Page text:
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Another point against the ASM-135 being intended for ABM use -- it required major modifications to the launch aircraft, including the provision of a fairly sizable helium dewar for cooling the seeker. It sounds like it replaced the cannon ammunition drum in the test aircraft, according to this article by one of the program team:

http://www.svengrahn.pp.se/histind/ASAT/F15ASAT.html
 

blackstar

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De Guise said:
HI all, my first post here, albeit a longtime lurker, so , be kind!
I've searched the site and there aren't threads on vought ASAT used as an ABM
My question is: is possible that the use as an ASAT was a cover-up foran ABM?

No, it was clearly an ASAT weapon. There are declassified documents that tell the story of how it was developed and how it fit the overall American strategy. See, for instance:

http://www.thespacereview.com/article/388/1

"This resulted in the American development of an ASAT designed to be launched from an F-15 aircraft. The advantage of this approach was that the weapon could intercept a larger number of Soviet satellites in different orbits compared to a ground-launched weapon. At the time the United States also began another program, an “electronic ASAT” effort to try and take over or jam Soviet satellites. The very existence of this program was classified, but it does not appear to have progressed.

The development of the F-15 ASAT weapon proceeded relatively slowly until 1981, when the Reagan administration placed renewed emphasis on it. But the difficulty of the task became apparent during an early review, and the planned operational date for the weapon slipped from 1985 to 1987—ten years after its initial approval. The first test launch occurred in 1984. A full-up test took place in 1985. By this time, however, Congress intervened, concerned that the American ASAT would prompt the Soviet Union into improving their own ASAT capability.

In October 1986 President Reagan signed National Security Study Directive No. 4-86, which was classified “Secret.” The directive noted recent action by Congress to continue restrictions on ASAT testing. Reagan stated that although the weapon was “a good first step towards deterring the Soviet Union from using its ASAT capability, support for our program has eroded due to its relatively high cost and limited capability.” However, Reagan continued, “fortunately, we have the technology to do much better with newer systems, given more time to develop other approaches. Either way, the US ASAT program must be continued.” This directive was also declassified only last year.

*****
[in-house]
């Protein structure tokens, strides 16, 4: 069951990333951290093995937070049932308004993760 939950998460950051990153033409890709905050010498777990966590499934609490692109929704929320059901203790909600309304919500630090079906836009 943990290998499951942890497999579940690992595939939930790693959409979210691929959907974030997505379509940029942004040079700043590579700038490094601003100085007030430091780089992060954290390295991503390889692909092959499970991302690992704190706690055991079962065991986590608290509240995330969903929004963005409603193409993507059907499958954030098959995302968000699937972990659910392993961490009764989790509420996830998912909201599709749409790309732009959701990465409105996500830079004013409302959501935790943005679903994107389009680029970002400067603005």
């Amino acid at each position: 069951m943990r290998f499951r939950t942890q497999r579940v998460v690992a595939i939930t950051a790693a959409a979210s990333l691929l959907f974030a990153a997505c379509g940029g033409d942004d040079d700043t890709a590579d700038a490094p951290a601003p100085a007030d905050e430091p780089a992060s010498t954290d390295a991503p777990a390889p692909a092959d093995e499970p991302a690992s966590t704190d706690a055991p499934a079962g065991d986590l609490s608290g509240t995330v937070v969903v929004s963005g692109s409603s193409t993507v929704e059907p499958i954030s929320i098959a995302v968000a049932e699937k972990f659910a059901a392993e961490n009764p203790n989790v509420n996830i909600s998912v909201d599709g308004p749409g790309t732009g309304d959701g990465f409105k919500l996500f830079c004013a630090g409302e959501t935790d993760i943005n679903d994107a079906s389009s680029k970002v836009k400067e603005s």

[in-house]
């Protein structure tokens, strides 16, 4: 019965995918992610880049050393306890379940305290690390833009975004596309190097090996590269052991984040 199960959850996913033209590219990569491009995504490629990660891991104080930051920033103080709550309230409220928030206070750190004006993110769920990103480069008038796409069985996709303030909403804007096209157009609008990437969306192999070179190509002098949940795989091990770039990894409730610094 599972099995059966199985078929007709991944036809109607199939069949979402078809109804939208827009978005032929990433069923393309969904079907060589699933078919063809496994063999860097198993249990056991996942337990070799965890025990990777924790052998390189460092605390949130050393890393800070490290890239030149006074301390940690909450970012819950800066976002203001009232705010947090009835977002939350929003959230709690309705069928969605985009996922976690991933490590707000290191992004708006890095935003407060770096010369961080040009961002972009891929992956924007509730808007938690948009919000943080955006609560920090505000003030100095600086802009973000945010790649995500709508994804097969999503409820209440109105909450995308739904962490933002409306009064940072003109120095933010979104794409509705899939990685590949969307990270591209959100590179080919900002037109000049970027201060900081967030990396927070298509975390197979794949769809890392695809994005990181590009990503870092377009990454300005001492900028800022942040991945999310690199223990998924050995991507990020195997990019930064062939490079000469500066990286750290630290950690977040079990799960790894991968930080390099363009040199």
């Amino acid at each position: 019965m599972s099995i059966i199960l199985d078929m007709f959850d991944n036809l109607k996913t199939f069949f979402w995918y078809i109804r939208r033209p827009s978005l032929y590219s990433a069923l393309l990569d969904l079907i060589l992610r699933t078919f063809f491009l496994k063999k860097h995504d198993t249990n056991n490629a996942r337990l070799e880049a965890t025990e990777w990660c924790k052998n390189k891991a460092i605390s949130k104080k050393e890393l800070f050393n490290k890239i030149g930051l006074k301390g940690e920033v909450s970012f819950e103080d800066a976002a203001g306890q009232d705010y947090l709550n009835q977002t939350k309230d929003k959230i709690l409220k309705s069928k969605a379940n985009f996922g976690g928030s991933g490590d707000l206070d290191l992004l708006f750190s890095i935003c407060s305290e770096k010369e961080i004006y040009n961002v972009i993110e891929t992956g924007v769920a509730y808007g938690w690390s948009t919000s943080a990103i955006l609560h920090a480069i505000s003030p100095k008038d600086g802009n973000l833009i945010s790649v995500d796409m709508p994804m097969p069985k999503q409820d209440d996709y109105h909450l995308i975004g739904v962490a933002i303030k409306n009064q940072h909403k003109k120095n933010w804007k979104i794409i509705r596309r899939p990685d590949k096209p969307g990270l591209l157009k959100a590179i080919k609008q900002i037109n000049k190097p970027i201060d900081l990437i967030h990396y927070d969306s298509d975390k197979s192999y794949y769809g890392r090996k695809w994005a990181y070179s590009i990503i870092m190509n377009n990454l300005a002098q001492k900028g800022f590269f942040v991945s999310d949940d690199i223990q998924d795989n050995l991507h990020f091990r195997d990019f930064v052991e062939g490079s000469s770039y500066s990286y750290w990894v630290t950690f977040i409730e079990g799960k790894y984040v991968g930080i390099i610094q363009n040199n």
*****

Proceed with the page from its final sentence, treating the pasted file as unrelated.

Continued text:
While it is common for writers to claim that it was congressional concern about arms control that killed the F-15 ASAT, Reagan’s directive indicates that both the cost and the limited capabilities of the system were major concerns. If anything this was an understatement. Whereas the original cost estimate for the program had been $500 million. By 1985 it had risen to a whopping $5.3 billion, which included the cost of 48 F-15 aircraft and 112 interceptor missiles. In addition, the Air Force leadership had never been very enthusiastic about the weapon and Air Force generals certainly felt that they had better uses for two squadrons of F-15s. By the late 1980s the F-15 ASAT was dead and a new effort was resurrected in its place."
 

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De Guise said:
My question is: is possible that the use as an ASAT was a cover-up foran ABM?

Actually, your question is not as stupid as it sounds; since there apparently was considerable cross-over between ABM/ASAT.

I've been trying to dig up more information various early hit to kill technology -- Vought was a leader, apparently developing it through the Homing Intercept Technology (HIT) programme in the middle 1970s, which was apparently intended to MIRV the Spartan ABM; and once MIRVed ABMs were outlawed by the ABM treaty, the technology floated around trying to find a new application.
 

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Couple of ASAT photos.
 

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KJ_Lesnick

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RyanCrierie said:
Actually, your question is not as stupid as it sounds; since there apparently was considerable cross-over between ABM/ASAT.

I've been trying to dig up more information various early hit to kill technology -- Vought was a leader, apparently developing it through the Homing Intercept Technology (HIT) programme in the middle 1970s, which was apparently intended to MIRV the Spartan ABM
Yeah, I heard about the possibility of a type of multi-warhead Spartan design.


once MIRVed ABMs were outlawed by the ABM treaty
Why were multi-warhead ABM's outlawed?


technology floated around trying to find a new application.
So basically an ABM seeker ended up being developed for an ASAT system?
 

flateric

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21 Jan 1984 at Edwards - The first launch of an ASAT missile from an F-15 took place over the Pacific Ocean. The anti-satellite missile was launched at a specified point in space; no actual target was involved. (Undated Edwards History Office file photo of F-15 with ASAT)
 

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Mark S.

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The missiles that were all white were inert. The live round had a dull metal finish on the front have, white booster segment and brown bands.